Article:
Coupled with general pulling too hard, not in control and feet slipping unexpectedly, and the sound of popping fingers can be heard far and wide.

    ewen
    Member

    Hello,

    If you like theory, then the ‘self coached climber’ is a great reference book, and you get a dvd with some exercises:

    Also check out this article by my friend john. http://www.ukclimbing.com/articles/page.php?id=4383

    Other than that, climb with people better than you where possible, and Remember that climbing better and climbing harder are different.

    and maybe consider getting some input/professional coaching if you’re serious about climbing.

    hope this helps

    Ewen

    xcgb
    Member

    Thanks again guys!

    dave c
    Member

    Another useful thing to remember when learning to climb is to keep you body close in to the wall. It helps keep your weight on your feet and off your arms.

    globalti
    Member

    Keep arms low to reduce tiredness.

    Don’t just move upwards; look at dynamic sideways moves as a way of overcoming a problem.

    Climb more on real rock.

    Get toes lopped off for keeping closer to the wall.

    ti_pin_man
    Member

    oracle – I’m like you, loving it and its almost replaced my mountain biking, which is saying something considering I’ve been mtb-ing 20+ years.

    I’ve been bouldering a year a half and I get what you’re saying, I wanted to improve quickly and get to the harder stuff and looked for coaching but like you said its expensive and to be honest most people are pretty much self taught. I’ve even heard two staff recently say that the best thing is to learn the basics and then let people find ways to improve themselves, so coaching like you get in other sports isnt there in climbing.

    As others have said the believed best way seems to be practice practice and practice, watch and climb with better climbers to see how they work problems and then try it yourself. Bouldering will improve your technique without doubt and I prefer it as I can then climb without needing anybody to belay.

    I’m usually bouldering at craggy2 or white spider if you fancy meeting up. Mostly white spider as its closer. I’m only about font 6b at spider and 6a at craggy2. I like to class myself as an intermediate but having spoken to other climbers I think I’m going to be a beginner for a few more years yet. 😉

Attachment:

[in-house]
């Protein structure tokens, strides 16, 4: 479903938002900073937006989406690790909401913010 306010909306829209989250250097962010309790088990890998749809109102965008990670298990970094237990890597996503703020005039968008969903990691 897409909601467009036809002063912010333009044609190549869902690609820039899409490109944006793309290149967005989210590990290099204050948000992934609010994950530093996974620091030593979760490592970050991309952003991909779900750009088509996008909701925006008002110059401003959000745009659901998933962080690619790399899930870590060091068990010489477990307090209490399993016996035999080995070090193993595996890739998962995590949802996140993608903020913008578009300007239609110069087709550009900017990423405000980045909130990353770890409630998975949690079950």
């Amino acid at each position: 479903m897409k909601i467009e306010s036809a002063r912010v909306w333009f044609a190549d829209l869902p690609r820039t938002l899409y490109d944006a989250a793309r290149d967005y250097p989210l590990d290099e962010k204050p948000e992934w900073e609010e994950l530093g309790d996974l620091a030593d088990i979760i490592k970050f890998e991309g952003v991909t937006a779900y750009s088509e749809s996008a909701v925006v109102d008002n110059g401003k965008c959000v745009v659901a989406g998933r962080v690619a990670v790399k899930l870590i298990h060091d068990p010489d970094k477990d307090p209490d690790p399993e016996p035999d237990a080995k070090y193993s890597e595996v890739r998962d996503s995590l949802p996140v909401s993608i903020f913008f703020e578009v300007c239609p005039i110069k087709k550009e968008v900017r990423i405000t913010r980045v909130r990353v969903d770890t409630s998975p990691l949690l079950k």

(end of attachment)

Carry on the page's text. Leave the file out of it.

ewen
    Member

    ‘coaching like you get in other sports isnt there in climbing’

    I would politely disagree with that statement. there is a wealth of coaching knowledge and coaches out there.
    historically there hasn’t been much coaching, but these days there is loads going on. Like any sport, coaching is key.

    see below for coaching resources:

    http://ukbouldering.com/board/index.php?topic=16421.0

    Ewen

    Premier Icon martinhutch
    Subscriber

    Personally I’d save my money for now – you may want bouldering coaching at some point in the future, but you may have a better idea then of what areas need to be fine-tuned. £40 for an hour sounds like an awful lot.

    You can learn a lot by watching other people climb and trying to copy them.

    However, if you fancy moving outdoors, a rope techniques course somewhere like Plas Y Brenin is fantastic fun.

    Outdoors can be so much more fun than indoors.

    ti_pin_man
    Member

    most of the coaches I’ve spoken to are in there at the start teaching basics, knots and safetly, not moves and training to improve. I also paid for a coaching session at westway and learnt very little for my 40 quid. My experience clearly differs from your own. Perhaps this is due to the sport being still comparitively underground compared to others.

    the teaboy
    Member

    I climb very occasionally. I always know what I want to do but can’t always work out how to do it and my weight pulls me away from where I want to be.

    It takes me a few goes to work out how to plan where my weight needs to be to make a particular move but, once there, it seems easy.

    My brother is awesome at this – he seems to glide up the rock. He’s brilliant at planning his way up a route.

    CaptJon
    Member

    ti_pin_man – Member
    most of the coaches I’ve spoken to are in there at the start teaching basics, knots and safetly, not moves and training to improve. I also paid for a coaching session at westway and learnt very little for my 40 quid. My experience clearly differs from your own. Perhaps this is due to the sport being still comparitively underground compared to others.

    I think you’re confusing it with caving.

    Premier Icon zilog6128
    Subscriber

    hmmmm, this is inspiring me to have another go at climbing. Did a fair bit at Uni about 10 years ago but not done any since. Always preferred bouldering because I’m no real fan of heights! Trouble is there seems to be a bit of a dearth of climbing centres where I am (Kent). Has anybody been to Revolution in Broadstairs? Seems to be biggest/closest to me. Hours tuition only £25 as well which seems alright.

    pedalgogue
    Member

    I would recomend bouldering as the best way to improve technique as it is easy to practice moves in isolation and without a real fear of falling. I found the best way to improve technique was (in no particular order):

    a) Experiment with foot position (inside edge vs toe tip vs outside edge vs heel, etc), hip position, shoulder position.

    b) As a general rule of thumb keep your hips in to the wall and elbows down and try not to crimp every thing. Open handed style is harder at first but you will be less prone to injury and develop stronger, more adaptable grip strength. Tendon injuries take forever to heal.

    c) Pick a problem/group of moves and try and do them in as many different ways as possible. See what works best in any given situation.